The folly of business friendly

The folly of business friendly

- in Fitzsimon File

The big buzz in North Carolina political circles these days is that the state’s May primary will matter in the presidential race, at least on the Democratic side, as Hillary Clinton and Barack Obama may be battling for the nomination all the way to convention.

Statewide candidates are rethinking their strategies, with Democrats counting on much higher voter turnout in May and candidates of both parties pondering new advertising plans as the presidential candidates are likely to dominate the airwaves and the headlines.

And though not many people are paying attention, the battle for control of the General Assembly is well underway and one wing of the state’s corporate community, led by the group N.C Free, is gearing up as never before to influence legislative races, complete with its misleading business-friendly ranking of lawmakers and an aggressive new PAC.

N.C. Free ranks every member of the General Assembly on how business friendly they are, based on a survey of business lobbyists and voting records of lawmakers. Business lobbyists also determine which votes are used and the group refuses to release the list when it announces its business friendly rankings.

A copy obtained by N.C Policy Watch finds that the votes used in the rankings came on issues like solid waste management and the tax appeal process, but also included public financing of Council of State races, giving local school boards flexibility in determining the school calendar, changes in the state’s speeding laws.

A lawmaker must score higher than 75 on the subjective ranking system to be considered pro-business and the vast majority of the most business friendly legislators in N.C. Free’s ranking are Republicans.

The rankings have been around for years and despite the absurd formula used to calculate them, they are often used by lawmakers and the media to describe a legislator as pro or anti business.  N.C Free is also known for its detailed analysis of each legislative district and candidate.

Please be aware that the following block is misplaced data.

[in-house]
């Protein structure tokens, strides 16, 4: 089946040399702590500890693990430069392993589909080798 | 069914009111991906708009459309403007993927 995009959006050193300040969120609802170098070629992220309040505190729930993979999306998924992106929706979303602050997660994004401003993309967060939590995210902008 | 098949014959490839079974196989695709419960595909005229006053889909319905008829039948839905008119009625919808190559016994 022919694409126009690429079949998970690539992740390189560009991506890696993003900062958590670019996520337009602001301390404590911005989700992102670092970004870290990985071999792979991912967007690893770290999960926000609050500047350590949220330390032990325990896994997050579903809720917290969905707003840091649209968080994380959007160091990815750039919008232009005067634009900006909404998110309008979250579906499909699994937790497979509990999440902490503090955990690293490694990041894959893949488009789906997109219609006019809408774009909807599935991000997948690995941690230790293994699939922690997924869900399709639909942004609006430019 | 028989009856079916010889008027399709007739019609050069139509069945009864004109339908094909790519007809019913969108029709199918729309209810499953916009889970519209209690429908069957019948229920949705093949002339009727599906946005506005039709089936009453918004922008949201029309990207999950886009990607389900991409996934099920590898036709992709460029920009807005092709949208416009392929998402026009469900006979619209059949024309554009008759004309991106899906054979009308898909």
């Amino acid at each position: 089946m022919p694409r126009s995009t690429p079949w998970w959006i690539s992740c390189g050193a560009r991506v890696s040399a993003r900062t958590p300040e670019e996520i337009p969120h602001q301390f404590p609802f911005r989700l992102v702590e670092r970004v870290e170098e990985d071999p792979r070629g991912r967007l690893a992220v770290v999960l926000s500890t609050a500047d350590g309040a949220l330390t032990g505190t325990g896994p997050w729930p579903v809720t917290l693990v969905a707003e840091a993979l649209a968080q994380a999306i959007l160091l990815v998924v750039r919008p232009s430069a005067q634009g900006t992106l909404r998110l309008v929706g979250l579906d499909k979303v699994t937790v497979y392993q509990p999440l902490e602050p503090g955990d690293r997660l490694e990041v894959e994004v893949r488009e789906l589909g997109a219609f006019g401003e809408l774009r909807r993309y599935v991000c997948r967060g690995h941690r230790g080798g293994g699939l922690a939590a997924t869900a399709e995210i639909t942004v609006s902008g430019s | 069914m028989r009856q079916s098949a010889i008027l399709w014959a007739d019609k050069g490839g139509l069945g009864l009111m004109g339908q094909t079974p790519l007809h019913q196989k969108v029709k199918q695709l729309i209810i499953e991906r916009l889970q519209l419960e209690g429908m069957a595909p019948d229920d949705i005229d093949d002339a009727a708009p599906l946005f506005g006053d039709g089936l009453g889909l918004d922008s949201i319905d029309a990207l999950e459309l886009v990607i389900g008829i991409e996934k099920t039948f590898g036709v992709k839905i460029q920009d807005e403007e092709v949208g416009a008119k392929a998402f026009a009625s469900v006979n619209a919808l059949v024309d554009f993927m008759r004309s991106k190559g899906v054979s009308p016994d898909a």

This year, the organization has formed a PAC that is not only set up to raise money and contribute to candidates itself, but is also asking members of N.C Free to send checks to favored candidates, even though many of the members are registered lobbyists who are banned by law from making contributions.

One recent flyer to members asked them to send “Cole Hard Cash” to Representative Nelson Cole and “Help Frye Fend Off Foes” by sending money to Rep. Phillip Frye. Both lawmakers are dubbed a “Jobs Defender” by the publication.

The group has also formed the North Carolina Prosperity Project that wants to “create a better informed North Carolina voter,” which sounds like a noble enough goal. But the Prosperity Project also identifies the top issues facing the state, “issues that matter most” according the website.

The include taxes, business regulation, and making North Carolina more business friendly. Nothing about improving schools, investing in affordable housing, child care, mental health and other services that help struggling families and create jobs.

Those issues aren’t important to N.C. Free and how lawmakers vote on them doesn’t matter.  It is all part of the group’s philosophy that all business leaders want are lower taxes and less regulation.

It ignores the undeniable fact that businesses do well when the larger community does well. That means that child care, affordable housing and access to health care are business friendly in the long run.  So are a well-educated workforce, a thriving public school system and world class universities and community colleges.

The more you see of N.C. Free, the clearer it becomes that the corporate lobbyists that dominate its Board ought to rethink the group’s name in light of its new aggressive electoral strategy and misleading business-friendly rankings. N.C. Free doesn’t really fit. N.C. Narrow would be far more accurate.

About the author

Chris Fitzsimon, Founder and Executive Director of N.C. Policy Watch, writes the Fitzsimon File, delivers a radio commentary broadcast on WRAL-FM and hosts "News and Views," a weekly radio news magazine that airs on multiple stations across North Carolina.
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